What you are apt to find in your own investigations, is that there is a lot more corruption than you had ever formerly realized. That is because the world is controlled by people who are not nice and abuse masses of people for their own selfish benefit. The end result is massive abuse on a world wide scale. You are on your way to wisdom and real awareness.

No matter what it is you investigate, I predict you will find lots of corruption. So how do you escape it all? What do you do about it? Should you do anything about it? I will tell you what I do. Many other suggestions can be found, as well. We are outnumbered. hundreds to 1 at the least. there is no stopping it in my opinion. In the words of the Borg from Star Trek spin offs, "resistance is futile." But silence is complicity, isn't it? I think so. So learn everything you can as fast as you can. then say something, anything. Let people know if they want to know, but don't shove it down their throats. Just offer it and see if they bite or not.

Trick or Treat?

Now another reason why wading through conspiracies is so good for the intellectual mind is that orthodox mainstream establishment, status-quo forces love to fill the conspiracy world with lies, distortions, half truths, and yet, always revealing some truth as well, so as to, one, attempt to gain your trust with some bait, while, two, muddying up the waters an adding confusion since much of what they say will be contradictory to many other sources.

So you ask, why is this a good thing? First, you quickly learn not to trust anyone. Your whole life has been spent trusting almost everyone you hear and all the "promoted" and widely available sources. And since they are also corrupting the conspiracy field, which is really an investigative field, like reporting or history are supposed to be but are not, it is dangerous to trust anyone at all. But there will be pieces of the puzzle that you will find hard to refute or ignore.

I want to share an example. At least 100 eye witnesses saw the limo with JFK in it, stop in front of the grassy knoll. But the Zapruder film, kept from the public for 11 years, does not show the limo ever stop. Figures in the background appear bigger than those in the foreground, the opposite of what it should be. Could the film be tampered with as some conspiracy theorists have suggested. Isn't that pretty far fetched? It could be, yet it is quite possible to do with common Hollywood editing and some time.

How do we solve this? Easy, actually! In a court of law, eye witness testimony is solid evidence, if two or more, and especially 100, all testify to the same thing. Scientists and politicians love to discredit eye witness testimony, since those often destroy their attempts to fool people and hide things. So if we assume the 100 witnesses were right, then we must assume the film has, indeed, been tempered with during the 11 years it was withheld. But is there something that can help possibly verify this more. Funny you should ask that!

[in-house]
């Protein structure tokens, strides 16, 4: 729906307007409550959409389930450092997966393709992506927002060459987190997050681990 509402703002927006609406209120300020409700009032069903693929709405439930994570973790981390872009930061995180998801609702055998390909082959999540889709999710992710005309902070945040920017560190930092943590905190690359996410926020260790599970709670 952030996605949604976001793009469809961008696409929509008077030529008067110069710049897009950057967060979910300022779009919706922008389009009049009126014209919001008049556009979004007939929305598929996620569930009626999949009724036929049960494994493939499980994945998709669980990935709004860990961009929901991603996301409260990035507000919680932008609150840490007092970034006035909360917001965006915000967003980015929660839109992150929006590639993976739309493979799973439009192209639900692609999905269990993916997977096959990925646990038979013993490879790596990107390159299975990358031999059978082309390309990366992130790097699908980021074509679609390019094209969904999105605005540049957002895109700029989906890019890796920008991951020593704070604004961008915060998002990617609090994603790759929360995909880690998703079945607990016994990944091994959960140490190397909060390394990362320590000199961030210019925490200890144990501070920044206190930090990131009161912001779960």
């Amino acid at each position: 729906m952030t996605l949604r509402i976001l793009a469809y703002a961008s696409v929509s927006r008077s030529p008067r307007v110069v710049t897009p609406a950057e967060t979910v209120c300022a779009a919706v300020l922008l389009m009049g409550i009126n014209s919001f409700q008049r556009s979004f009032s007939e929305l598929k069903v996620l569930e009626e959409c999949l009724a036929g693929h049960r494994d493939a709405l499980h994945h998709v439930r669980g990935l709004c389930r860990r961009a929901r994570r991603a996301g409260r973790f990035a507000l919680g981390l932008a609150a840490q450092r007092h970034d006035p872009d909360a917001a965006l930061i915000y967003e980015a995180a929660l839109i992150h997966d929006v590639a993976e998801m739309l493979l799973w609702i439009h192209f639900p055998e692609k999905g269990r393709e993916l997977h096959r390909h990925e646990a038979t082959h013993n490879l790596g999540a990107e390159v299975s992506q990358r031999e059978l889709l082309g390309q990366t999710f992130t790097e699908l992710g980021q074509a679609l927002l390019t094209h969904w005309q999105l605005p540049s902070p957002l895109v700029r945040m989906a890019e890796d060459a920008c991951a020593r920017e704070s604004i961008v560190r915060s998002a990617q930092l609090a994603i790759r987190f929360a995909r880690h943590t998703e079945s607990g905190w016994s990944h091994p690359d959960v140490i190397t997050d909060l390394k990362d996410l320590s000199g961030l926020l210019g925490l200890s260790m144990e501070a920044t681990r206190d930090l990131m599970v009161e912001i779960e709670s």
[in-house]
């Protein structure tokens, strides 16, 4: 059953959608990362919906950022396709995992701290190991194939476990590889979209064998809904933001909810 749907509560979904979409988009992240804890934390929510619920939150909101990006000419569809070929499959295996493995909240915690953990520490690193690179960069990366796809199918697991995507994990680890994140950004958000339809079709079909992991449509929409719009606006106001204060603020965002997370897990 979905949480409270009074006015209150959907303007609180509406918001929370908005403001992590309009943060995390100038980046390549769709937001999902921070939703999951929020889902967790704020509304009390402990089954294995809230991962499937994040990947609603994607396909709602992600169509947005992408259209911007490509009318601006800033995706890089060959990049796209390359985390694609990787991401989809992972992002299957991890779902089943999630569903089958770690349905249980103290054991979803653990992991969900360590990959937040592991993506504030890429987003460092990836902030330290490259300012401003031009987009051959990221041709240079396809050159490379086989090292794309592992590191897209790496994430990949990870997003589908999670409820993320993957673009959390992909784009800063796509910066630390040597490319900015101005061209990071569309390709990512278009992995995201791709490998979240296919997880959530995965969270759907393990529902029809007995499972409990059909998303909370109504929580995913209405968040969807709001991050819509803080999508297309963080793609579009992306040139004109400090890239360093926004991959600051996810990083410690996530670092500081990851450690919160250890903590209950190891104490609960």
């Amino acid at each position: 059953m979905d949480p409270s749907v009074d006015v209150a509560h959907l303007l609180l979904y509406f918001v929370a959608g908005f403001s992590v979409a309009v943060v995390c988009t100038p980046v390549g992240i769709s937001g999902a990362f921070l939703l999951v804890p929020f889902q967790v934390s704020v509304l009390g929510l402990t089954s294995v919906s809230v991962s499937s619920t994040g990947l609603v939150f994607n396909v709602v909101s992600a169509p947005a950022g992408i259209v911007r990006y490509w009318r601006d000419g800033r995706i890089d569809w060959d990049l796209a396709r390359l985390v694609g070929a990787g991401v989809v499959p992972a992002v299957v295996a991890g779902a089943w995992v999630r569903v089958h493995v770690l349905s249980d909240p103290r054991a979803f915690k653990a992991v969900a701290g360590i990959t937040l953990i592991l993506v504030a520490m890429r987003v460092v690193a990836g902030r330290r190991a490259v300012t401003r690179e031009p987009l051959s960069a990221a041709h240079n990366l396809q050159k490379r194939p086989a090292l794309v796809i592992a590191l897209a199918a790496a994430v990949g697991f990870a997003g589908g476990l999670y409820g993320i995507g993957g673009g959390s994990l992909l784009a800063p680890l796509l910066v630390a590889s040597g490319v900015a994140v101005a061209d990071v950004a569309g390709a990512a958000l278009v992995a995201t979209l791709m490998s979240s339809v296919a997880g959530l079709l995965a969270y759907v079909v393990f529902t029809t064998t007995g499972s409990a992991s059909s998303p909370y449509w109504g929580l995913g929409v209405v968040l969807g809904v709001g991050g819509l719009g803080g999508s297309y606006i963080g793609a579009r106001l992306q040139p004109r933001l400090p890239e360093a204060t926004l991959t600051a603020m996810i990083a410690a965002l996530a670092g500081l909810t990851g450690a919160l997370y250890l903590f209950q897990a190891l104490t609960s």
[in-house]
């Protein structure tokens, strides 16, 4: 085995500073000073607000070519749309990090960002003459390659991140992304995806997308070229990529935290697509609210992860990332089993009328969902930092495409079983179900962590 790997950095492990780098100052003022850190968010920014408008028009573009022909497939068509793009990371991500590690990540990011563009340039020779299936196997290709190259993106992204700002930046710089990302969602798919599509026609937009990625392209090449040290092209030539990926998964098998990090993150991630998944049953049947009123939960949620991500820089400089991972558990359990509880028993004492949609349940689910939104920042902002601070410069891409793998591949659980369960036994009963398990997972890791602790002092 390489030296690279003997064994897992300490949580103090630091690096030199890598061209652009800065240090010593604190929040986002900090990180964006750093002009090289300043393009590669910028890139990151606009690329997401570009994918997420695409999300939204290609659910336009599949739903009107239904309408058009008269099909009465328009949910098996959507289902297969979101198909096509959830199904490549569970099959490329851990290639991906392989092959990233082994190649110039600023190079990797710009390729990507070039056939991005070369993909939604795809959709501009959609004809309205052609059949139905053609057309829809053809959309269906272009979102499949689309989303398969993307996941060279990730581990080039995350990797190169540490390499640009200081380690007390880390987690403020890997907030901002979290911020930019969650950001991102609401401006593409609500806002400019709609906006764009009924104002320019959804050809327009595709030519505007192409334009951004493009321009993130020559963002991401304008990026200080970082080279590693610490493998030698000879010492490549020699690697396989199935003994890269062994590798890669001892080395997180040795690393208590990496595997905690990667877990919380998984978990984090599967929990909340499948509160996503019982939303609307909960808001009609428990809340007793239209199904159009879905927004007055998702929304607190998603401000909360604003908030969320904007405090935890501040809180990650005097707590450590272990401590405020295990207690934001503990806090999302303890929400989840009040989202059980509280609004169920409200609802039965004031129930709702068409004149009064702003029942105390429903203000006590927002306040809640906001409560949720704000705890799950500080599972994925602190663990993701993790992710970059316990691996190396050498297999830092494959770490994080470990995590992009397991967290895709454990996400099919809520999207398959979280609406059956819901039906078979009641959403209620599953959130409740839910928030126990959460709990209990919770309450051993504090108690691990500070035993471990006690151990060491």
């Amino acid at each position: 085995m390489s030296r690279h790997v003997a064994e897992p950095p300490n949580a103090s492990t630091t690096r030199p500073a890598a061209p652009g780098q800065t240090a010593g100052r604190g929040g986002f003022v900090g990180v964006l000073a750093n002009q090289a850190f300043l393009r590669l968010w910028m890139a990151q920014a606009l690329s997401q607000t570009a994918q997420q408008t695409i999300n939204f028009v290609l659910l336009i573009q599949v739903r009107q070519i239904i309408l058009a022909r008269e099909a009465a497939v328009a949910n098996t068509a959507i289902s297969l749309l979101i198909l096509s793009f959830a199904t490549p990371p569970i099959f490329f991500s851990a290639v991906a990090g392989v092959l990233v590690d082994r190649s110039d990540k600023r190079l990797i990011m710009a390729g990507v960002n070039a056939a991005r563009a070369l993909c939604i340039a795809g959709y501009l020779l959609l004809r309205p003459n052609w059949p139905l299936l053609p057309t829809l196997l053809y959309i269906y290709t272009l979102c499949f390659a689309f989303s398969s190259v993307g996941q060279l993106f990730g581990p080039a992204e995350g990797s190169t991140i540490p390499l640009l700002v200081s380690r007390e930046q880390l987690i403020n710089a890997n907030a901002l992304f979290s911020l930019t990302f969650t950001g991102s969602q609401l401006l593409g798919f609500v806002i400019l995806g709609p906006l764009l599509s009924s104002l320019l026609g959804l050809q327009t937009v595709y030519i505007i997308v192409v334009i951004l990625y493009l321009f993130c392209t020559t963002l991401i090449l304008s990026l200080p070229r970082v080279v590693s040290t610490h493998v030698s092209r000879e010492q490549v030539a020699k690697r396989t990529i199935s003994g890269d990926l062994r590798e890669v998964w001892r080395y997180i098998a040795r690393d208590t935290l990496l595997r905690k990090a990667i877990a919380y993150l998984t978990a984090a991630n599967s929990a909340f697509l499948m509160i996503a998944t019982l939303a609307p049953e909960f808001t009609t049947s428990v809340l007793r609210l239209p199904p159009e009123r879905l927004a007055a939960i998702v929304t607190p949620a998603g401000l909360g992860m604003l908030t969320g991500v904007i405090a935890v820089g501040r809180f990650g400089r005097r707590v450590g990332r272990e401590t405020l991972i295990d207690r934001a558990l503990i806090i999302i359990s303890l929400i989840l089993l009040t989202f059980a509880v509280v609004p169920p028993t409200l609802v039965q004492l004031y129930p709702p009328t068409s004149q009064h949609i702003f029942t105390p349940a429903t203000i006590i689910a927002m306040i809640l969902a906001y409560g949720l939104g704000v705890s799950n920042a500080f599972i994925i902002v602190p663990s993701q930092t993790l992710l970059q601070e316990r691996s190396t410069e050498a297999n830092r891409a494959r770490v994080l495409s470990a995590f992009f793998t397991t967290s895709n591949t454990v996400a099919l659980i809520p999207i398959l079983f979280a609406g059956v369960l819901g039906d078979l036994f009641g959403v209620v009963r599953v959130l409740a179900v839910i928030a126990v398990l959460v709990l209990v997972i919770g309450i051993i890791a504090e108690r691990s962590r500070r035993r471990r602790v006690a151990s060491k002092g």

Kennedy as a Lesson

A guy named Bill Cooper, in my opinion, a very respectable conspiracy detective who many attempt to discredit, only because what he says is usually too incriminating. He was killed right in front of his home. He points our the limo driver turning around toward the back and the president and it looks as if there is something shiny in hi hand and with his arm fully extended, the president's head is blown off. Cooper says the driver shot the president and that the shiny thing is a gun. I disagree but that is not what is important here.

The shine is an allusion from other things in the car. But the driver is turned around and his eyes are turned back, too and his hands not on the steering wheel. He can not be driving and the president is shot right in front of the grassy knoll. The Mary Moorman picture also shows the limo just sitting there. Moorman ever saw and heard what was being said in the limo. She was right behind the car.

The limo drive then turns back, grabs the wheel and starts up again and accelerates. Try YouTube with limo and Cooper or limo drive and gun. But to the left of the driver, where a side view mirror would typically be on most cars, there was something green, like flowers or a wreath, that suddenly bends back as they take off and then swings forward again. Looks very much like the car had been sitting still and then suddenly starts up again fast. But they background above limo view gives us a different perception since the "editors" made the background look as if it was continually going by. Why?

They did not want you to believe 100 witnesses who said it stopped few a few seconds. Why not believe them? Because if you did believe them, it would almost surely verify, one, that it was a conspiracy which was aided by the limo driver and allows for far more likelihood that  more than one shooter was there that day and stopping the limo made damn sure that someone somewhere made sure the president was dead. No screws ups could possibly be allowed.